I don’t usually write about movies I can’t sit all the way through, but I have nothing else to do, and I want to save you the two hours and $10 you would otherwise spend. Wait for the streaming version if you must watch it at all. My guess is, you don’t need me to tell you this. With Doctor Strange already out and Fantastic Beasts coming out this week, no one is going to see Hacksaw Ridge anyway.
(Parenthetically, the trailers. What is up with Matt Damon starring in a movie about the Great Wall of China? Oh wait, it’s 2016. That’s why. End parenthetical rant.)
Since it was marketed as the best war movie since Saving Private Ryan, I had high hopes for this movie. Figured I would cry and have all the America feels.
It isn’t enough to make a movie about a real war hero who saved lots of lives while himself in dire peril. That’s enough to earn the Medal of Honor, as our hero Mr. Doss did, but it’s not enough to make a great movie.
A great movie needs not to wallow for over an hour in hokeyness and cheesey grins. Needs to not have a hero who stands there gaping and whispering as if there is something more wrong with him than pacifism or never having met a girl before. Played by Andrew Garfield, Private Doss is a cartoon of a hero, and not well-drawn. Nearly everyone else is also a cartoon. Flat characters playing parts with predictable lines. Soldiers who don’t drink, smoke, or swear. What’s an R-rated war movie without the language, I ask you? Disagree if you like, but I’ve known some soldiers in my time, and it’s unrealistic to scrub them this clean. It felt like Opie Goes to Boot Camp and Sees a Naked Man and is Startled. I realize they got the R for peril and war scenes, but we left before any of that happened, so maybe there was also some language later.
We gave up after an hour of wanting something to happen and being nearly drowned in the predictability and sappiness: “Oh, she gave him a Bible. Betcha it saves him in the end,” and “Oh, right, just at the exact moment he’s going to be Court Martialed, an important man walks in with a letter that saves the day.” I mean, seriously, the gavel is on the way down when Important Man with Important Letter muscles his way into the courtroom. Puh-leez.
There’s a naked man being predictable, put there of course so that there’s a naked man–neither he nor his nakedness advances the plot. There are also some rough soldiers doing rough soldiery things. Because Private Doss, who is a conscientious objector and a Seventh Day Adventist, won’t touch a rifle, and they really want him to so that they don’t all get punished. Which made me wonder if Drill Instructors are really like badly-trained third grade teachers: “One of you acted out, so all of you miss your recess,” which is supposed to be a lesson in class loyalty or unity, but really just makes people angry.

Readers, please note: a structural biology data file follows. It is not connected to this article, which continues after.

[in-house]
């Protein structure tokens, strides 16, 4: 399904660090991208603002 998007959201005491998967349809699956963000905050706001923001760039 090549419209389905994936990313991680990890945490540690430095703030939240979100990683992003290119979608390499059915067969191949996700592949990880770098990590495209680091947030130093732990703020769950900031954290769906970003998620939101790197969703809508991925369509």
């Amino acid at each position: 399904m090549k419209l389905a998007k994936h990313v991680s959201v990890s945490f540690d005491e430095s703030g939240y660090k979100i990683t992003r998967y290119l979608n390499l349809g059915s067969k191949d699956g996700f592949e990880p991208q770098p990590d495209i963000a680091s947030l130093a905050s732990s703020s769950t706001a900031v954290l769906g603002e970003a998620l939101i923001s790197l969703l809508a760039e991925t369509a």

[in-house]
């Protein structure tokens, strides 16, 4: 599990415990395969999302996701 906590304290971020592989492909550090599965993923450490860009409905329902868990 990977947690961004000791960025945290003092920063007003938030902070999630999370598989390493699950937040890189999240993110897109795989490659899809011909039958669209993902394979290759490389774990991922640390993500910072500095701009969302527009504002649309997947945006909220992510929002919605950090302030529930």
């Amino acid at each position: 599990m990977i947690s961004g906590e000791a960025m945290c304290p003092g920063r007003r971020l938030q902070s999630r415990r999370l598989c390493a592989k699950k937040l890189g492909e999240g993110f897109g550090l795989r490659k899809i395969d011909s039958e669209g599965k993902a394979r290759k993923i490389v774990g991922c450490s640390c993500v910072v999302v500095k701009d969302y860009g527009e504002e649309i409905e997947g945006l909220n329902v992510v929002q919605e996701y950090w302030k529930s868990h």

Weirdly, we don’t hear that Private Doss is a Seventh Day Adventist until he is all the way at boot camp. I’m not sure, but I think his family sits down to a meal that includes meat. Maybe it’s the Loma Linda meat substitute that comes in cans and you can buy it at your local grocery store above the tuna and canned salmon. Or maybe their kind of Adventism is different from the vegetarian kind I know about. They never talk about being Adventists. They don’t pray or attend church. There is no Bible reading or Ellen G. White reading. The Adventism is just something he brings up far too late to be believable. And in fact, his Adventism, if any, actually is not the reason he is averse to weapons, a fact that comes out in a jail-induced nightmare/flashback. Maybe the religious angle was put in there to make the movie one of those “Take your youth group!” films people make when they wonder if the movie itself is too sappy to make any money, and if that is the case, it should have been PG-13, since even youth pastors can’t haul groups of teenagers to R-rated movies without having so many chaperones the kids would refuse to go.
This movie could have been great. It needed more grit. Less sap. More realism. Less, “Oh goody, I met a girl, I’m in love, let’s get married.” There was a great true story. I wish they had told it better. From the beginning.
Fascinatingly, Mr. Doss, who is presented as the most Christian of everyone in the movie, believes antithetically to nearly all the Evangelical Christians I personally know. He’s a pacifist, won’t touch a rifle, has no use for the right to bear arms. That being said, I don’t know to whom this movie is marketed or how it will get any “likes” (we call those kinds of likes “dollars”). Christians who “stand their ground” are all about their guns and–I know this because I see it daily on Facebook–would call this young man a coward and disgrace, while hippies and other pacifists will think this hero is too shallow and unthinking.
It’s a Nicholas Sparks movie with guns. Or not guns. At least for the first hour and some. Our movie started at 6:40. We left at 8 and nothing had happened yet of any interest whatever. They had arrived at Okinawa, and were looking around wondering what was going to happen. I knew what was going to happen–he was going to save a bunch of people and then be saved by the Bible or with the Bible, and everyone was going to be proud.
Maybe the last half hour makes up for the rest. I’ll never know.
What I do know is that it doesn’t compare to Saving Private Ryan. In any way. At all. Nor does it come close to Fury. Or Monuments Men. Or Inglourious Basterds. Or even Pearl Harbor–not even close, and that had a lot of hokey and sappy.
Another thing I know is that I should leave before the people in front of us get all mad and turn around to give me stink eye because I’m whispering, “How stupid is this?” and Brian is saying, “Is this movie ever going to get going?” one too many times.